Jan 9, 2024
Potato breeding pioneer Porter retires after 38 years at UMaine

For Greg Porter, one potato highlights a satisfying career. Porter, an Aroostook County native, officially retired Dec. 31 after 38 years at the University of Maine.

A professor of agronomy, crop ecology and management, he most recently led the potato breeding program, which has been instrumental in developing new strains of potatoes tailored to Maine fields.

The Caribou Russet emerged in 2016 from years of research and testing at Presque Isle’s Aroostook Farm and exploded into markets as one of the most successful new varieties in recent years.

Greg Porter, UMaine professor of agronomy, crop ecology and management, has retired after 38 years at the university and 16 years as head of the potato breeding program. Photos courtesy of Greg Porter.

Porter, who lives in Bangor, is proud to have been part of the team that developed the variety.

The Caribou Russet has become one of the 15 top varieties grown in the U.S. because it produces high yields, tolerates stress well and has good quality both for the fresh market and for processing into chips and french fries.

“The Caribou Russet is our biggest success from our breeding program,” he said. “One of the most gratifying parts of my career is to have been able to work effectively with so many team members [and] to have that result in such a success as the Caribou Russet.”

Now a professor emeritus, Porter plans to pursue things his busy schedule didn’t allow, like hiking, fishing, gardening and more time with family.

And the man who grew up on a Washburn farm and has spent decades steeped in potatoes will of course keep tabs on the industry.

Porter studied soil science at UMaine. He originally planned to farm with his father, Richard, and brothers Rick and David, but in the financial crunch of the 1970s and ’80s the farm couldn’t support all three brothers, he said. Older brother Rick continues Porter Farms with his son Matt.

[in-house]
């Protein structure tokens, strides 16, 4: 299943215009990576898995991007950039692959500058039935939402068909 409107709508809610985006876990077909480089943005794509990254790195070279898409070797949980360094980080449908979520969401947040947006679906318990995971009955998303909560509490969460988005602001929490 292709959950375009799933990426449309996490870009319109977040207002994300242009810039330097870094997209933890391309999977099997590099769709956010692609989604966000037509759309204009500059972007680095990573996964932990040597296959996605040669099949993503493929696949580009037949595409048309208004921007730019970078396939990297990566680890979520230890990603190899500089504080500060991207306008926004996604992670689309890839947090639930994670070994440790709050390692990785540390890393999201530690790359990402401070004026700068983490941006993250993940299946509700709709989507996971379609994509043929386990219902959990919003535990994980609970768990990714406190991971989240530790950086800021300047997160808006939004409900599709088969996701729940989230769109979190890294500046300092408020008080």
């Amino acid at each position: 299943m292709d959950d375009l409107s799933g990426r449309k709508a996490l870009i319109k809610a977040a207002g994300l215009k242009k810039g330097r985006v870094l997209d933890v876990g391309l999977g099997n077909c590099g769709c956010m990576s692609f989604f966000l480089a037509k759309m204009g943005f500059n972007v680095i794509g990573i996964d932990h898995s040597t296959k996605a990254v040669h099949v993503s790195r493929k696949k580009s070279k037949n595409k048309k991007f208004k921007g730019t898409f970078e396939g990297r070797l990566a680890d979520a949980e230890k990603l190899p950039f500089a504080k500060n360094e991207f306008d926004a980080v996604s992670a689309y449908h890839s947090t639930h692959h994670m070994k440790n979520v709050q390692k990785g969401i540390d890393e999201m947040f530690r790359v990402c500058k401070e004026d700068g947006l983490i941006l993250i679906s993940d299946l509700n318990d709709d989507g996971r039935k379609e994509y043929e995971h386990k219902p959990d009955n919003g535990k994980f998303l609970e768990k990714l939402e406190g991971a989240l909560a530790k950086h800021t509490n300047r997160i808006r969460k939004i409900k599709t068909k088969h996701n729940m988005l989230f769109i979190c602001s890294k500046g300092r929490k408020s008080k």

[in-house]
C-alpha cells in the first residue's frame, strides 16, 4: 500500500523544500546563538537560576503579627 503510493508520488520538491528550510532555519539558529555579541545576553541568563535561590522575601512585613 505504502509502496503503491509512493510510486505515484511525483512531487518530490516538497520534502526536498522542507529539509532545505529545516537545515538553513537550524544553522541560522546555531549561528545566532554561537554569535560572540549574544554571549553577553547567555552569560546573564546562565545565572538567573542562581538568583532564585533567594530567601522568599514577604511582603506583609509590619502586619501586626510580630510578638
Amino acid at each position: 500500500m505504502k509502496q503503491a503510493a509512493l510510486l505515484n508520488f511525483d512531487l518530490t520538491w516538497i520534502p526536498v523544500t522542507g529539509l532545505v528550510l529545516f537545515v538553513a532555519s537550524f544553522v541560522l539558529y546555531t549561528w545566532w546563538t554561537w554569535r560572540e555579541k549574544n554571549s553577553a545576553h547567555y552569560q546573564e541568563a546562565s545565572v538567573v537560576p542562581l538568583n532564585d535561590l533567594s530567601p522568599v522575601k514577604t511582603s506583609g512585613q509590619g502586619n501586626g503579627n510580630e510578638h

Porter joined UMaine’s Orono faculty in 1985 as an agronomist. Dr. Alvin Reeves, based at the Aroostook Farm, was the potato breeder, he said.

Porter spent a lot of time in Aroostook County, researching crop rotation, soil and nutrient management, irrigation, potato variety development and trial crops. Barley, wheat, oats and cover crops were part of his expertise until 2007, when he took over the potato breeding program.

His research was closely tied to growers’ needs and interests, which made it interesting, Porter said. He enjoyed working with people from all areas of agriculture.

“You have to have a group of people with different expertise,” he said. “That collaborative work is very important, because you can’t develop a new potato variety without a lot of help.”

Greg Porter, who for 16 years has led the UMaine potato breeding program, harvests potatoes from a test plot in October 2010. Porter retired Dec. 31, 2023, after 38 years at the university.

Plant pathologists, agronomists, stakeholders, growers and even processing companies like McCain are often involved. Those who provide grants are equally important, such as the University of Maine, the Maine Potato Board, United States Department of Agriculture and the national potato group Potatoes USA, he said.